And for this photograph, I only want to use the words of Hermann Hesse, “We must become so alone, so utterly alone, that we withdraw into our innermost self. It is a way of bitter suffering. But then our solitude is overcome, we are no longer alone, for we find that our innermost self is the spirit, that it is God, the indivisible. And suddenly we find ourselves in the midst of the world, yet undisturbed by its multiplicity, for our innermost soul we know ourselves to be one with all being”.

Isn’t it much better than saying “Oh, this is a nice snap”. I detest the word “snap” by the way. It is just too frivolous for something as beautiful as an image. It trivializes creativity. It reminds me of snapping my fingers or worse still, snapping at someone. So when I write about photographs that I’ve made and which have really touched me within, it helps me think, lets me see my images over and yet over again, allows me to introspect and figure out in words what was it that moved me within, what stirred my soul, what stayed with me. It is then that I get an inch closer to the answer.

Oh, what was the question again? Who am I?

Posted in General, Personal, Philosophy Also tagged , , , , , , , , , , , , , , |

This too shall pass

I’ve been feeling this way for a few days now. This dry spell is as if I was in the middle of the Sahara, but I suppose all artists, including photographers, go through it at some point of time or the other. I seem jaded, I seem spent. Is that why I’m focusing more on writing? The creative rut is obvious: it seems to be staring at me in my face, and I don’t like what I see. I have no ideas for new images; I am making photographs of things that don’t really interest me; I find myself photographing the same people, places and things, in the same “old” ways; I am finding my computer slow, my mouse unresponsive, and Photoshop a waste of time. I am finding fault with every photograph that I make. I am dreaming of changing my camera and other gear. In fact, I don’t even want to write about this, but I am.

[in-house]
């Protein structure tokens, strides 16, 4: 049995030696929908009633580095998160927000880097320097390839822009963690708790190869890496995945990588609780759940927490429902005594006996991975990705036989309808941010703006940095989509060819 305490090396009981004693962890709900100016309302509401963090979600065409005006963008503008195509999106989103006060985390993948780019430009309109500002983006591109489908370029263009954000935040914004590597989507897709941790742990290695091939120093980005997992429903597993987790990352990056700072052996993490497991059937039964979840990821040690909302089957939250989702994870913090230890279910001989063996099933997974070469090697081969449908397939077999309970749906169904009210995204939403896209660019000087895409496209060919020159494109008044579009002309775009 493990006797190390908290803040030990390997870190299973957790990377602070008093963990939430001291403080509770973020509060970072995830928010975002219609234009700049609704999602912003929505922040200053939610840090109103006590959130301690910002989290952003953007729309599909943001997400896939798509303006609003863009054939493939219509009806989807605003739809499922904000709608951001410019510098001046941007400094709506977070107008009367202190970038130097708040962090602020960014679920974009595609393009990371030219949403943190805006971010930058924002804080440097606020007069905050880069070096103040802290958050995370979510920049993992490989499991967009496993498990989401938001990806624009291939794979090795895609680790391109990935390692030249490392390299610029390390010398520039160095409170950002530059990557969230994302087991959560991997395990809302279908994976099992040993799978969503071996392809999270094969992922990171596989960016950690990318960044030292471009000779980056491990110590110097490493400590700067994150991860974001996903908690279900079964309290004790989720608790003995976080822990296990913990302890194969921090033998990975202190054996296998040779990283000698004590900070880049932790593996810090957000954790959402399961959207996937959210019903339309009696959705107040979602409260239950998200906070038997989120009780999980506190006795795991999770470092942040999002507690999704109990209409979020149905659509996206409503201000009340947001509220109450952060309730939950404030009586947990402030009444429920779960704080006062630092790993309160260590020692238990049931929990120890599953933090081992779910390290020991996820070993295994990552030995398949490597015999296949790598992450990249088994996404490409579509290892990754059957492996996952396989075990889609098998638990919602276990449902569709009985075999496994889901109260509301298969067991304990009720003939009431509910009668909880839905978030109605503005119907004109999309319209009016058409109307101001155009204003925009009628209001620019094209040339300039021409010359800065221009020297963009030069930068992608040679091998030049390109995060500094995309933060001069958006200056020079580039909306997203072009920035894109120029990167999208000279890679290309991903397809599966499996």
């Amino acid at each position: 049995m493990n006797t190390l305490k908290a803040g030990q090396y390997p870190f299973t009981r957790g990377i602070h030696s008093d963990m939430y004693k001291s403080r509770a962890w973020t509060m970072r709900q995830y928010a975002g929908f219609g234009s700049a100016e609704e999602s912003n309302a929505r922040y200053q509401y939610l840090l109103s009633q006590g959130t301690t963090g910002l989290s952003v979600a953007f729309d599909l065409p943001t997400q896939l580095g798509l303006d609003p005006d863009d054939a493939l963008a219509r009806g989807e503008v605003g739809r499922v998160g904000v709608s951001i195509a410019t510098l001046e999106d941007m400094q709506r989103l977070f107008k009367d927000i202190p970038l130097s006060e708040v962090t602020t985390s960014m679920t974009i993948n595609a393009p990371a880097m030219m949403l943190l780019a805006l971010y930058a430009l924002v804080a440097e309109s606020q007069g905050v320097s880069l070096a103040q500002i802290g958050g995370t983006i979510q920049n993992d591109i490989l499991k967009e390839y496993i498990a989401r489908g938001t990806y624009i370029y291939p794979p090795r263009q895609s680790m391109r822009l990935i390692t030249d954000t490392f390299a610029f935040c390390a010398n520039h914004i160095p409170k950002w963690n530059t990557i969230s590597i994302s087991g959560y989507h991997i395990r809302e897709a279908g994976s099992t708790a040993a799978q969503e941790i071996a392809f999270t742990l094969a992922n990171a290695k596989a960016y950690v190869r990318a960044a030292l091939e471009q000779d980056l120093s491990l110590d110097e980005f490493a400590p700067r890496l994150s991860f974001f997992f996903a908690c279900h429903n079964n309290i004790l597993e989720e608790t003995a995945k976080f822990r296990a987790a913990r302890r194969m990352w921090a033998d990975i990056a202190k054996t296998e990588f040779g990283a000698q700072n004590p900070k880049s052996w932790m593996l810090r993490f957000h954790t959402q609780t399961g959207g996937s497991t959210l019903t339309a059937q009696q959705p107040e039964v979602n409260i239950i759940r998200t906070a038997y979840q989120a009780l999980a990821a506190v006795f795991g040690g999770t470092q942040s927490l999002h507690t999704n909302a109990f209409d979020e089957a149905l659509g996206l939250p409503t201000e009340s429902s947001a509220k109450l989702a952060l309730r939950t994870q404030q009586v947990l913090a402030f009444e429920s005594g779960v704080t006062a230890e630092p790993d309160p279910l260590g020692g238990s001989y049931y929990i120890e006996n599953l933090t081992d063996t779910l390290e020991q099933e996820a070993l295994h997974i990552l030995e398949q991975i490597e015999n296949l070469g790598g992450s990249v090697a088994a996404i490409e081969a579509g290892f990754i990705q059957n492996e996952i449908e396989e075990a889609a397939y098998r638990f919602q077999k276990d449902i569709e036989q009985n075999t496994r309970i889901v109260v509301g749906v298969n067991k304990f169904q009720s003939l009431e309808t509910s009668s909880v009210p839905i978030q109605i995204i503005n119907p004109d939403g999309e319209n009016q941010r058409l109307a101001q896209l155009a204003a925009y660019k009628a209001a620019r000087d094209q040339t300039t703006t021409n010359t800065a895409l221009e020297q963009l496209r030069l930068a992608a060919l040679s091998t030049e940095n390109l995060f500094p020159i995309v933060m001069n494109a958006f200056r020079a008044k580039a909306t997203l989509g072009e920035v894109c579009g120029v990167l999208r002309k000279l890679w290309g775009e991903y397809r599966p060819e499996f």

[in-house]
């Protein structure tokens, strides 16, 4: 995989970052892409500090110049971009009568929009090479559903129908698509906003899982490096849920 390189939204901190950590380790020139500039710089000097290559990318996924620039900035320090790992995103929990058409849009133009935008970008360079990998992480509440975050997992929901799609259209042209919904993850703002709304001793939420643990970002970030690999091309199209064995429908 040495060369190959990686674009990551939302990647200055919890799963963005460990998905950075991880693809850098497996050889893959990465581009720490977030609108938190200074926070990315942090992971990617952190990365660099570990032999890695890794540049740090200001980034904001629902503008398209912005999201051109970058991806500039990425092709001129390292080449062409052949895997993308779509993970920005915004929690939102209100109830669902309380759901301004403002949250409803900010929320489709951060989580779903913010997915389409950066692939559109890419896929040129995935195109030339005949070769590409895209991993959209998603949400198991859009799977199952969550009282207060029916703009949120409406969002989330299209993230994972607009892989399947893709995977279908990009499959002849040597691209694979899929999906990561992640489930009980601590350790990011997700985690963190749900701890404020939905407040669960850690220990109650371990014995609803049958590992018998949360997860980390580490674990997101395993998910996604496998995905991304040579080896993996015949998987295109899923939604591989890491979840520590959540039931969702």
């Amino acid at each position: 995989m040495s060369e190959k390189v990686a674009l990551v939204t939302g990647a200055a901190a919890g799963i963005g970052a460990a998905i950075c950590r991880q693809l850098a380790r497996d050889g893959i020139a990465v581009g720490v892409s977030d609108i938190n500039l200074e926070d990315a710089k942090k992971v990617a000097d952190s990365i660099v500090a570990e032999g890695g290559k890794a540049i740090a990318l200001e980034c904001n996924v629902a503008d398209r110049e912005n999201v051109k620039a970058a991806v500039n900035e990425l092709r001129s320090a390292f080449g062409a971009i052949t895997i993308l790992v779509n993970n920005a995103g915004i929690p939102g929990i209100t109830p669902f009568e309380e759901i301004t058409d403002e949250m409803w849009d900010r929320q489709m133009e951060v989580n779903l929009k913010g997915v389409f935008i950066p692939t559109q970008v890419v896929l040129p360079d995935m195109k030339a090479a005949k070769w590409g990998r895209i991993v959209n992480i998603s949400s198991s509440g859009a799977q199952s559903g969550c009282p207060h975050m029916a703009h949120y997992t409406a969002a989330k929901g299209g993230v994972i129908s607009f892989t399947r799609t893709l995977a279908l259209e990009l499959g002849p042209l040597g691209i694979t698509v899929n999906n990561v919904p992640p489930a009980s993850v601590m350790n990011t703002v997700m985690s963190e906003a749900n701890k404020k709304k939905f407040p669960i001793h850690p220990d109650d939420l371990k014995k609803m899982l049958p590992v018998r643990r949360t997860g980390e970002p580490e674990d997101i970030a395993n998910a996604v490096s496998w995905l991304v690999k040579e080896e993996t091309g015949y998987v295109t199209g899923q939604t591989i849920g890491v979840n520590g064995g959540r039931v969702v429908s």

Thank you Google for letting me know that “photographers block” hasn’t afflicted me alone. I found a psychologist called Graham Wallas. He talks about the phases of the creative process. Now Graham introduced one of the first models of the creative process in 1926, which happens to be en vogue still with the customary additions, deletions, and year-on-year reinterpretations. In Wallas’ model, the creative process has five distinct phases: preparation, incubation, intimation, illumination, and verification.

The first phase is preparation – defined as the moment when a goal is first set, generally as a question e.g. “What would be a better way to capture the landscape of the Indian Himalayas?” or maybe even more specific, such as, “How do I make a unique photograph of the Zanskar river in Ladakh?” For me the question is difficult, or rather the answer is: “What is my signature style?”